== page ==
Monday, June 25, 2012

Fanny Constansia Wessman Parker Rule Johnson Moody

The Wessman Family, 1906, Salt Lake City, Utah.
Back, left to right: Henry, Herbert, Harold.
Front, left to right: Fannie, Amanda (mother), Bertha.

Amanda and Johan Wessman and their children were not able to emigrate to America together since they were living in reduced circumstances in Göteborg, Sweden.

The Wessmans sent their two oldest daughters, Fanny Constansia and Bertha Marie, to Utah first. Fanny had been born in Göteborg on May 5, 1873.

The family record says:
The two older sisters Fanny and Bertha came to the United States when they were about 15 years of age with other members of the church as converts and went to work as maids in homes of church members when they reached Salt Lake City.
We do not know the exact circumstances of their emigration; no one has yet (to my knowledge) found their emigration records. The 1910 census notes that Fanny arrived in America in 1888 and Bertha arrived in 1890. I always assumed that they traveled together, but they may have traveled separately.

Fanny's First Marriage

In 1890 Fanny married Joseph Almon Parker. Joseph was the son of early Mormon pioneers Joshua and Drusilla Hartley Parker.

Joseph Almon Parker. Picture from Ancestry, courtesy of Mary J97. Original source unknown.

We have a copy of a letter that Fanny's father, Johan Wessman, wrote from Sweden to his wife and family in America. It mentions Fanny's husband, Joseph Parker.
Jag har inget brev fått sedan du omtalade dett öde som hadde drabbat min goda mäg Pärker. Ja undrar just hur dett är med honom. Jag tror väll intet att benet var utaf efter som ditt satt så min ditt kan taga lika lång tid innan ditt blir fulkomligt gott men vi skall hoppas dett bästa, men som jag vet att dett medför verre plågor när dett är så till vridet.
[I have not received a letter since you reported the affliction that has befallen our good Uncle [son-in-law] Parker. I am wondering how he is. I well believe that his leg was not broken the way it sets, but it can take a long time before it is healed. We shall hope for the best, but I know it can be worse in suffering from a sprain.]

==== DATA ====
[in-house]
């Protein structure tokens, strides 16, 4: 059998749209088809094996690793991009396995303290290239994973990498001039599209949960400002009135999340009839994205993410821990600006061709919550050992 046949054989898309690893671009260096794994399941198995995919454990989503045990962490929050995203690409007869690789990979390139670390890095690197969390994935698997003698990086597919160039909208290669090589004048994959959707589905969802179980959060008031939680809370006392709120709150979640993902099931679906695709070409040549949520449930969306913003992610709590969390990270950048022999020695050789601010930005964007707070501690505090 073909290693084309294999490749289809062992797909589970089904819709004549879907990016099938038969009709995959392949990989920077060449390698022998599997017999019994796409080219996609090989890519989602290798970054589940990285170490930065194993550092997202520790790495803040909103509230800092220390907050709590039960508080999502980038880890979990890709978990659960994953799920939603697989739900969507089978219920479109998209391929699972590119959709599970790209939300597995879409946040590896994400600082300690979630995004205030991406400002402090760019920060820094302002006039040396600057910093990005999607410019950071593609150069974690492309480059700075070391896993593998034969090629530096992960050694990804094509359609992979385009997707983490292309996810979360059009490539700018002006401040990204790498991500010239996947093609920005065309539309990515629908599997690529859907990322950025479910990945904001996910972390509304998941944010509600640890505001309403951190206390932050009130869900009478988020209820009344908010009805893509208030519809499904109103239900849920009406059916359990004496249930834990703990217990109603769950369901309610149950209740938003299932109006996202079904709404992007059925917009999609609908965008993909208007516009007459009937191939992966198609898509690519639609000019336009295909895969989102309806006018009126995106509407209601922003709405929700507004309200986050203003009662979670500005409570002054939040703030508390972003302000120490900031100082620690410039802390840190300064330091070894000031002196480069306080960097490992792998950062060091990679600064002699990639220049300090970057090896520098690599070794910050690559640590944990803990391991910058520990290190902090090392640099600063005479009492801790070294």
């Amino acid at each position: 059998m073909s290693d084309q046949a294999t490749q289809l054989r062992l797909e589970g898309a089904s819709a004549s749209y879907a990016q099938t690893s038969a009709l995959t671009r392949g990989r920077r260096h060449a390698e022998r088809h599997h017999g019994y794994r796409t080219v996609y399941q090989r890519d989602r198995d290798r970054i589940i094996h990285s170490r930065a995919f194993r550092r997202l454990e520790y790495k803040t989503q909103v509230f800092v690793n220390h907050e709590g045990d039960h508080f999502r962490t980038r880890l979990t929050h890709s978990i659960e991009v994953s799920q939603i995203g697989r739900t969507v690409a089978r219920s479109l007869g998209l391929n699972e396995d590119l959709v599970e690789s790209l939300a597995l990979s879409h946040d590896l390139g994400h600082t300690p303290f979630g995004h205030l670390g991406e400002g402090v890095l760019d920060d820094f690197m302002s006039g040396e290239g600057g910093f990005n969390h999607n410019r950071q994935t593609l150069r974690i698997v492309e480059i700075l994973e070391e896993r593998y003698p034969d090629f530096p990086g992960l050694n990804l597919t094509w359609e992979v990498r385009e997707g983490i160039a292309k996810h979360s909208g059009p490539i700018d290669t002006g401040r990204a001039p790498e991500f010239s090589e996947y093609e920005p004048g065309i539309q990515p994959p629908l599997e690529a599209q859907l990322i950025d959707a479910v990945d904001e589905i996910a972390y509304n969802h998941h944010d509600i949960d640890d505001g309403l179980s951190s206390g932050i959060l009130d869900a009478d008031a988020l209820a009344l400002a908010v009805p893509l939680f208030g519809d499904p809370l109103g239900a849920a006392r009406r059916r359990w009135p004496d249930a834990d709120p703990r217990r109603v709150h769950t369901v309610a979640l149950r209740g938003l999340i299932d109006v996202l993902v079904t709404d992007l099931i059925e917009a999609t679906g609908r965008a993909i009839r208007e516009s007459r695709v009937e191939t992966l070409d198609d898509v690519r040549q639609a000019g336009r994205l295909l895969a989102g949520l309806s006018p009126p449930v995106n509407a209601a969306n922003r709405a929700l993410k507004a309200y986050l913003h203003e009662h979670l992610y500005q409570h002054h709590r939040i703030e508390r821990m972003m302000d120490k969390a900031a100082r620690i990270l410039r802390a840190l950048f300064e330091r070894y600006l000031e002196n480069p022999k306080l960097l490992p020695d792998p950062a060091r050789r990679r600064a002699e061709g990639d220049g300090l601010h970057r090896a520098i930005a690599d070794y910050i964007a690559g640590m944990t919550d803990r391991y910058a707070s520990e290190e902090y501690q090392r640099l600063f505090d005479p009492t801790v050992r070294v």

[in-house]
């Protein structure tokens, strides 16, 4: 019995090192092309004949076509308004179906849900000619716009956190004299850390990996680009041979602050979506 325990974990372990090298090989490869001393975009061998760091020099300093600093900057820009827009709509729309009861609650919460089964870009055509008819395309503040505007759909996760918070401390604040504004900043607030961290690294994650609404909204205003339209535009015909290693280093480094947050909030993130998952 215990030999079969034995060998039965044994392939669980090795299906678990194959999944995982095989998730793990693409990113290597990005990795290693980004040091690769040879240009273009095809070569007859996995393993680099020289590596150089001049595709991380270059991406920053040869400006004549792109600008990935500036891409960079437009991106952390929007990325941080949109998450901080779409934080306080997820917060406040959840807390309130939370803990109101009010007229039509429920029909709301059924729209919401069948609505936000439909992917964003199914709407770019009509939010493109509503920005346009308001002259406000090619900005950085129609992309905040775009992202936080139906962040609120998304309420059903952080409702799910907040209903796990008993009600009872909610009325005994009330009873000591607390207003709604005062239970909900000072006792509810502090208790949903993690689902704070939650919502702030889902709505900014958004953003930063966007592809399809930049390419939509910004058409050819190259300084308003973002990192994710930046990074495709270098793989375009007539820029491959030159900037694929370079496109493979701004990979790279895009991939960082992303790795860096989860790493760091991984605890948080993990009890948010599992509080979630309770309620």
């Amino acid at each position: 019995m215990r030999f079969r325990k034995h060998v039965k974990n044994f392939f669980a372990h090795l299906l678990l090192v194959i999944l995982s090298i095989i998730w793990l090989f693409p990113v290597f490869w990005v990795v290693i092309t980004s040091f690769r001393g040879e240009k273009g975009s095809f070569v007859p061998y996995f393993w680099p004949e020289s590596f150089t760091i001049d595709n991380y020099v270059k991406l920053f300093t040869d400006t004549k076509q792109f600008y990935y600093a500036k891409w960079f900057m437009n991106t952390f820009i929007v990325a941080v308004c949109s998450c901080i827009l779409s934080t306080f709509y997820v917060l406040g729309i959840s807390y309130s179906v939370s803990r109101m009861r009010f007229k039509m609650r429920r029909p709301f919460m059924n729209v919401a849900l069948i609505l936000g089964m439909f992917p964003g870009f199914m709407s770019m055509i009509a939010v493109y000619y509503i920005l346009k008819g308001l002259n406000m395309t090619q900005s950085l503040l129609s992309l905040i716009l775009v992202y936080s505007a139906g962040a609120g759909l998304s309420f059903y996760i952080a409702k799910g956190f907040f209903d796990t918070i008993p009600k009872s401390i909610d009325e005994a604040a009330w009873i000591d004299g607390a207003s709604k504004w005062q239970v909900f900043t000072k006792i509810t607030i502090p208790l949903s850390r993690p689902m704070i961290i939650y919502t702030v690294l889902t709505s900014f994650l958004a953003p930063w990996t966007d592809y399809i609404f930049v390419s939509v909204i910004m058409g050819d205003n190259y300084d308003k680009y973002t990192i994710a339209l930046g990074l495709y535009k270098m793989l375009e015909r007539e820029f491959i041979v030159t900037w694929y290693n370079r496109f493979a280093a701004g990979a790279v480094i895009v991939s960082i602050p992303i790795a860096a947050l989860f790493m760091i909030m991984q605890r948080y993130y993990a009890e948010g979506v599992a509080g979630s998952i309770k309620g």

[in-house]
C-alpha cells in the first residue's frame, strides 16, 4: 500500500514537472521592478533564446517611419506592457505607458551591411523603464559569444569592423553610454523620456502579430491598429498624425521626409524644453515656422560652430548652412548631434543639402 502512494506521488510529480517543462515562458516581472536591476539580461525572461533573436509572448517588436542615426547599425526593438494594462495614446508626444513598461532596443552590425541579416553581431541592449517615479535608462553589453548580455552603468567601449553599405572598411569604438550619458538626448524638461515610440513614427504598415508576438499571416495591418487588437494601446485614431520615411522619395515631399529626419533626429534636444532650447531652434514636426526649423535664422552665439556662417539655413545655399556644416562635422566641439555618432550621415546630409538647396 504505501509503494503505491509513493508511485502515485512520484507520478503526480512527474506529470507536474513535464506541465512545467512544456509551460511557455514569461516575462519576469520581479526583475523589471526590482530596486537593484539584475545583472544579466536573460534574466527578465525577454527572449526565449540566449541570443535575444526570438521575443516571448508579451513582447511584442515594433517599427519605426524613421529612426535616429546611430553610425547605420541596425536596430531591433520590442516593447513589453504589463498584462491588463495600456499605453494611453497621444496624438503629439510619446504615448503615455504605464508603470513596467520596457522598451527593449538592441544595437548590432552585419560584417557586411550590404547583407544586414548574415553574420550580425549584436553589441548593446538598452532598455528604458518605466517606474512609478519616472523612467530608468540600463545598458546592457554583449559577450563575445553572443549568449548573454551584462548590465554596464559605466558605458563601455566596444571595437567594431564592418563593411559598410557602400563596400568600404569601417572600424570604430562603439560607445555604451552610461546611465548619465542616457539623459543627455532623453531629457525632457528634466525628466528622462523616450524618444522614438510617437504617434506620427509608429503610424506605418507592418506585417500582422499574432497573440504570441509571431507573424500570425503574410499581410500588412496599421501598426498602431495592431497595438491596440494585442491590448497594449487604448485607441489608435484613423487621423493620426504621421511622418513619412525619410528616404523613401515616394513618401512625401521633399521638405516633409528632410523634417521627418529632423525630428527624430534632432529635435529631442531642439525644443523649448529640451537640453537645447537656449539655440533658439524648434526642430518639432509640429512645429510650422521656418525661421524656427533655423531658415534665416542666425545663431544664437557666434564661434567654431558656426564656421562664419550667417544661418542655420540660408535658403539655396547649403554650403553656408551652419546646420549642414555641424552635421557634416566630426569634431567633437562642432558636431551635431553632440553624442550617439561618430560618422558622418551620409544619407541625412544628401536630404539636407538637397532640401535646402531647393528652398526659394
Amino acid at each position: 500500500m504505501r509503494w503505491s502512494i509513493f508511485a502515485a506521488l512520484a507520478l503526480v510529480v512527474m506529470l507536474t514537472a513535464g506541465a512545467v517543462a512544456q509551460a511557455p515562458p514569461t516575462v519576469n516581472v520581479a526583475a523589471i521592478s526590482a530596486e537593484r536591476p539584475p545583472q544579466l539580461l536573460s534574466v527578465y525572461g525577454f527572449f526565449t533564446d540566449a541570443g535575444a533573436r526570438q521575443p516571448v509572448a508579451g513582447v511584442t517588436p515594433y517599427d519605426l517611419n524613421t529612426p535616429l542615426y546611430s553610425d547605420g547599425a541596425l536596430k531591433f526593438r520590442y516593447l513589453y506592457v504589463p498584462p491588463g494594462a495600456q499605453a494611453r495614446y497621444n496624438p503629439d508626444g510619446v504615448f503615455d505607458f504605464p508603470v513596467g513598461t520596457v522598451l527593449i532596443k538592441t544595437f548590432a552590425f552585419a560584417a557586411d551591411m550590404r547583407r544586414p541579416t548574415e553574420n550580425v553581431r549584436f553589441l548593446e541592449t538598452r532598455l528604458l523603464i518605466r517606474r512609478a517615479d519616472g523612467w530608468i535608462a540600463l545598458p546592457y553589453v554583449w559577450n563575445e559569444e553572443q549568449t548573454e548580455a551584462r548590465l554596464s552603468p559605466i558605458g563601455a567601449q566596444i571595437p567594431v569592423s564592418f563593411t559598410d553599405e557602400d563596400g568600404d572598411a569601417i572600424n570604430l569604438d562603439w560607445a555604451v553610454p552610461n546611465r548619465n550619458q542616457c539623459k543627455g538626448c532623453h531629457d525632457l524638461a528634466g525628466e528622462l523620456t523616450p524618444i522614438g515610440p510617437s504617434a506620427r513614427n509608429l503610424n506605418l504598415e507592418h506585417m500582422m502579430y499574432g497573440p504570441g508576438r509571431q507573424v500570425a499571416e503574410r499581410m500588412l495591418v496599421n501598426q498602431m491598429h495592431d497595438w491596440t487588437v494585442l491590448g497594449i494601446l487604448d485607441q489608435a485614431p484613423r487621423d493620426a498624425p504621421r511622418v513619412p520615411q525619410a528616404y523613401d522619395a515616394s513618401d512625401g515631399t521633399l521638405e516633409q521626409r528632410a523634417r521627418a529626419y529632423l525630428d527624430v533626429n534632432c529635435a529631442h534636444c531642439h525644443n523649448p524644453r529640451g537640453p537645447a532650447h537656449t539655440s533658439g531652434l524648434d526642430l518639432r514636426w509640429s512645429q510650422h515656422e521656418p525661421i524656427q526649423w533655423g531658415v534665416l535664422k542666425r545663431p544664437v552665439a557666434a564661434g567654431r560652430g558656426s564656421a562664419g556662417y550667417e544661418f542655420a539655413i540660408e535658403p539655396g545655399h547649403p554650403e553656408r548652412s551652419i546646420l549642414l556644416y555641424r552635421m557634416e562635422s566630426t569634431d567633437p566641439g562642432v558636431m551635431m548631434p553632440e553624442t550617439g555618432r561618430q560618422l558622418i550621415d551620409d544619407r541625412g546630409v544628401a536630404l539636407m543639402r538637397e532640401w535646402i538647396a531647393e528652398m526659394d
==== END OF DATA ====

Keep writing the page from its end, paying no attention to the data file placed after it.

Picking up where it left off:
When Johan Wessman finally reached America, he and Amanda moved to Kamas, in the mountains above Heber and Park City, to live with Bertha and her husband, Martin Olsen, but he died not long afterwards.

Fanny Wessman Parker in 1906.

In the meantime, Fanny and Joseph Parker had five children, Fanny Drucilla (1891), Walter Almon (1892), John Willard (1894), Joseph Hartley (1895), and Edith (1899).

I do not know any of the history of this family, but sometime between 1900 and 1910, Fanny and Joseph divorced. The 1910 Census shows Fanny living with her children Fanny, Walter, John, Hartley, and Edith, at 128 South 12th West in Salt Lake City.

After the divorce, Joseph married Anna Opitz from Switzerland and they had at least four children. Joseph's death certificate shows that he was divorced at the time of his death.

Fanny's Second Marriage

In 1912, Fanny married Northern Irishman David Rule. He had arrived in Utah two years previously and was listed on his 1912 citizenship application as a 40-year-old janitor, six feet tall, 195 pounds, with brown hair and blue eyes.

Fanny and David don't seem to have had any children. They divorced and he later married Pauline Gehring, and had one daughter, Ida May Rule. Rule's death certificate notes that his usual occupation was a guard at the State Prison.

Fanny's Children and Probable Third Marriage

Meanwhile, Fanny's oldest daughter, Fanny Parker married Lawrence Brown. Their children were born in Canada, Oregon, California, and Utah.

Fanny's oldest son, Walter Almon Parker, seems to have remained mostly in Salt Lake City, although he was in Bannock, Idaho, when he registered for the draft during World War I. (Perhaps Fanny will show up in the 1920 census in Idaho, since I haven't been able to find her record.) His death certificate lists his wife as Anna Schmucker Parker.